_Even though it is preferable that shareholders find a solution to their conflict without having to initiate legal proceedings, in many cases, legal proceedings cannot be avoided, as parties cannot, or do not want to find common ground for a settlement.
A shareholder considering legal proceedings in Luxembourg should take, (amongst others), the following points into consideration for the most effective strategy:
Depending on the characteristics of the shareholding, the parties are usually qualified as merchants. Moreover, conflicts between shareholders usually have a value higher than 10,000 EUR and therefore the district court of Luxembourg or Diekirch will be competent. For the purpose of this article, the district court of Diekirch will not be taken into account, as in the large majority of cases the district court of Luxembourg is competent.
Taking summary proceedings aside, which are dealt with in the next paragraph, the claimant will have the possibility to choose between a commercial procedure, and a commercial procedure following a civil procedure. The main difference is that the commercial procedure is essentially an oral procedure, with one main hearing; whereas the civil procedure is a written procedure, in which parties submit written observations in accordance with a calendar determined by the court. This has as a consequence that the commercial procedure is particularly apt for simple conflicts, which can easily be presented at an oral hearing, whereas the civil procedure is used for complex disagreements. As the commercial procedure is usually based on one hearing, it is much faster to obtain a judgment with such a process (six month to one year). Proceedings following a civil procedure can easily take two to three years. As shareholder conflicts are often complex proceedings, it is not rare that the civil procedure is chosen (excluding scenarios in which a larger amount of parallel proceedings are initiated on different matters, which may include a combination of civil and commercial procedures). It goes without saying that an appeal of such judgments is possible.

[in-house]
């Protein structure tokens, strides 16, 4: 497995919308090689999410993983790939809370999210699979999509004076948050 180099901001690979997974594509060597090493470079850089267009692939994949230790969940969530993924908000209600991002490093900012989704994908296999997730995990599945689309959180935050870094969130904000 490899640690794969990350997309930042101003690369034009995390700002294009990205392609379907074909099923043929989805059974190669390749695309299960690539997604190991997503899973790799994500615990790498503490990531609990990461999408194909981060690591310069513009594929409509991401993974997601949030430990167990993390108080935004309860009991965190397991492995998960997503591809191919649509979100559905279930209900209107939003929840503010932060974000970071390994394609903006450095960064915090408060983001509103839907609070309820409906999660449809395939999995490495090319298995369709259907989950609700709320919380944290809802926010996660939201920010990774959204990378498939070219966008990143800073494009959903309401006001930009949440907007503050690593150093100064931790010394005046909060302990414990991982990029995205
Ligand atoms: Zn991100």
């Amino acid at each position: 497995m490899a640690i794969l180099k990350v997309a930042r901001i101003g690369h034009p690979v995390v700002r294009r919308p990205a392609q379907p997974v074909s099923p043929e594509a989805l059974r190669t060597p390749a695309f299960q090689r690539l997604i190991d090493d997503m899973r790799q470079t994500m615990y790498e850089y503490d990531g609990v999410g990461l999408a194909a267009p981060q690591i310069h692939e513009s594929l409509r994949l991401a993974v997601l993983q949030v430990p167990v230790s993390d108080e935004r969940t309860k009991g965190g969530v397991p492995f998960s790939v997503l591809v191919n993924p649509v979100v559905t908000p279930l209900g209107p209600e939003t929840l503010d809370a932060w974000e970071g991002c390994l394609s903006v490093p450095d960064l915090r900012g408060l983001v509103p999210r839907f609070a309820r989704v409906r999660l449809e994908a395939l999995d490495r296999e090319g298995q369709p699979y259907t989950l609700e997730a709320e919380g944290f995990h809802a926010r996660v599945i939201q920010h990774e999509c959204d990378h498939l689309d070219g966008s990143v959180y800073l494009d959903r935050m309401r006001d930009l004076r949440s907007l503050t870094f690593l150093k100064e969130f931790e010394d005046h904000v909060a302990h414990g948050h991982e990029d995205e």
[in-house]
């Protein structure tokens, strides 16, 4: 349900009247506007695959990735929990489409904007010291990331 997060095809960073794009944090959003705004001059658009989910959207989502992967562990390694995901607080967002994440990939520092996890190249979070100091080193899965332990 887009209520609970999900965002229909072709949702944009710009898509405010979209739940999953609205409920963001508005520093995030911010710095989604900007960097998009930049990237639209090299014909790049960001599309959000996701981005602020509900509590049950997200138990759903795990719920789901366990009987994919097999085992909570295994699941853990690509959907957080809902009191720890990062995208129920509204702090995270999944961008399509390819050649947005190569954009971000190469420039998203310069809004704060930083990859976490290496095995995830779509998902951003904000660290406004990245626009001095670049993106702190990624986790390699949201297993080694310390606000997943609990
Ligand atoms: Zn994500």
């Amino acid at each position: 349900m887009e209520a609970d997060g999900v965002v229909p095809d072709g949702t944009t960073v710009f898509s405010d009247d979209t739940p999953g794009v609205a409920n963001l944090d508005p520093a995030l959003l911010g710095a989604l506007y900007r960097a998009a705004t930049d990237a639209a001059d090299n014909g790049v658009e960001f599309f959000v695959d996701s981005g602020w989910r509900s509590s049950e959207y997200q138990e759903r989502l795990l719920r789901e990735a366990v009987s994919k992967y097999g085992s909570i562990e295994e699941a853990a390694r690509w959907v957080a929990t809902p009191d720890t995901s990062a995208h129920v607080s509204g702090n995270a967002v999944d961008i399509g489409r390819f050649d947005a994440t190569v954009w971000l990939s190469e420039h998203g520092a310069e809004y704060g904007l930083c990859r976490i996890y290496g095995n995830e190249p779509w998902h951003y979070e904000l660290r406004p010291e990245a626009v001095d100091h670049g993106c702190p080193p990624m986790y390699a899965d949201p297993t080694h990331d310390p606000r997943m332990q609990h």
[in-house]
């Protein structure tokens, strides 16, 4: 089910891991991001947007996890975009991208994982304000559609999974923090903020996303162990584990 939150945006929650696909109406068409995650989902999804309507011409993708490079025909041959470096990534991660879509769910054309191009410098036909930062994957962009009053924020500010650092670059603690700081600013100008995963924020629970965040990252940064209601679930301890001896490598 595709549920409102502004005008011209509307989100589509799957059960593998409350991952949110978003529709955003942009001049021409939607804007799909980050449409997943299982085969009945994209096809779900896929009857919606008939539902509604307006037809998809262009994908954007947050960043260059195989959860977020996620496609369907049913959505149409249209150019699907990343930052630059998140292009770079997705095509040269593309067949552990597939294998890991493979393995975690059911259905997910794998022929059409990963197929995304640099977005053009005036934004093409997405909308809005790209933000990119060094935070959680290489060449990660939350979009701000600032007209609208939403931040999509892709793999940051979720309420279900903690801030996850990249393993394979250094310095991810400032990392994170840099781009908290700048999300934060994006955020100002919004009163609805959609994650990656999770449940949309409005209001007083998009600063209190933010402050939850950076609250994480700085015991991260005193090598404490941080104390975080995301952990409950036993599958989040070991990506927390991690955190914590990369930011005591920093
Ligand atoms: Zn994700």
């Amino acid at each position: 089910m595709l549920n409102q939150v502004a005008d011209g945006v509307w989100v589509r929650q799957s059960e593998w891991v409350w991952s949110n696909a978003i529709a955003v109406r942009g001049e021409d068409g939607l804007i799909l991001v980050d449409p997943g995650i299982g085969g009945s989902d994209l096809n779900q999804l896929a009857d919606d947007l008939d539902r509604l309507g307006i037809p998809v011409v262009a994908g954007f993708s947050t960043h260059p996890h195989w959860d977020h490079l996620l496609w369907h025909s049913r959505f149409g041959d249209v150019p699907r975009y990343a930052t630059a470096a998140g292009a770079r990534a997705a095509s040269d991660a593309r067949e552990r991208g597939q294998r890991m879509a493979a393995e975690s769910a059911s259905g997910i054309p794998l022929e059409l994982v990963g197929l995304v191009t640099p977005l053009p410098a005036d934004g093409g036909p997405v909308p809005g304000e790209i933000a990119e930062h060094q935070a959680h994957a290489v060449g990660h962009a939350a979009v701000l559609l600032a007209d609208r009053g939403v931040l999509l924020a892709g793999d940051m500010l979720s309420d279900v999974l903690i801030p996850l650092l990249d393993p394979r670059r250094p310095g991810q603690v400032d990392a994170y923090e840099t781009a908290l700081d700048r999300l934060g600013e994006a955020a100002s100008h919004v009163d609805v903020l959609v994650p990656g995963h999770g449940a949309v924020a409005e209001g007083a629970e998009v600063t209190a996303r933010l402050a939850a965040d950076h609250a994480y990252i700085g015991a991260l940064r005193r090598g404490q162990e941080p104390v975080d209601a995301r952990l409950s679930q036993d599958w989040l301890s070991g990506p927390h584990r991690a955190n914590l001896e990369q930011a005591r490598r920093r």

As proceedings on the merits can take a long time, (certain matters may require urgent attention), it is possible to use summary proceedings in Luxembourg to obtain provisional measures on specific matters. In shareholder conflicts, this can include replacing the management board with a provisional court-appointed manager, suspending certain shareholder (or board) decisions, or obtaining an escrow on shares of the company. For example, that means the Luxembourg court would suspend the results of certain shareholder decisions until a judgement on the merits is provided, such as in proceedings on the merits, focusing on the nullity of certain shareholder decisions. Even though such summary proceedings are generally emergency proceedings, a shareholder should not expect to obtain provisional measures within days. It may easily take two to four months to obtain a decision by the court sitting in summary proceedings. It is thus always important to consider simultaneously what other out-of-court measures may have to be taken to protect a shareholder´s position.
Luxembourg also provides a larger legal toolbox of other proceedings that may be useful in shareholder conflicts. These range from specific proceedings to obtain evidence, to processes to obtain information about the acts of management of the company and to freeze assets, such as cash on bank accounts. Such options should be discussed with a legal advisor who is specialised in such matters.
Finally, it should also be noted that initiating legal proceedings does not exclude reaching an out-of-court settlement, and withdrawing proceedings once a settlement is reached. It may be beneficial that even during legal proceedings, communication channels between the adversarial parties remain open for such purposes. It is advisable to do so via the lawyers of the respective parties. Not only are they experienced in such cases, but they are also bound by the deontological rules of the Luxembourg Bar Association. These rules include that certain communication between lawyers is confidential and cannot be used before a court. Negotiations can therefore take place much more flexibly, compared to a scenario where the parties would negotiate directly with each other.
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If you would like to talk to one of our expert team members about any queries you might have, contact the author, Dr Thomas Biermeyer, and we would be pleased to assist.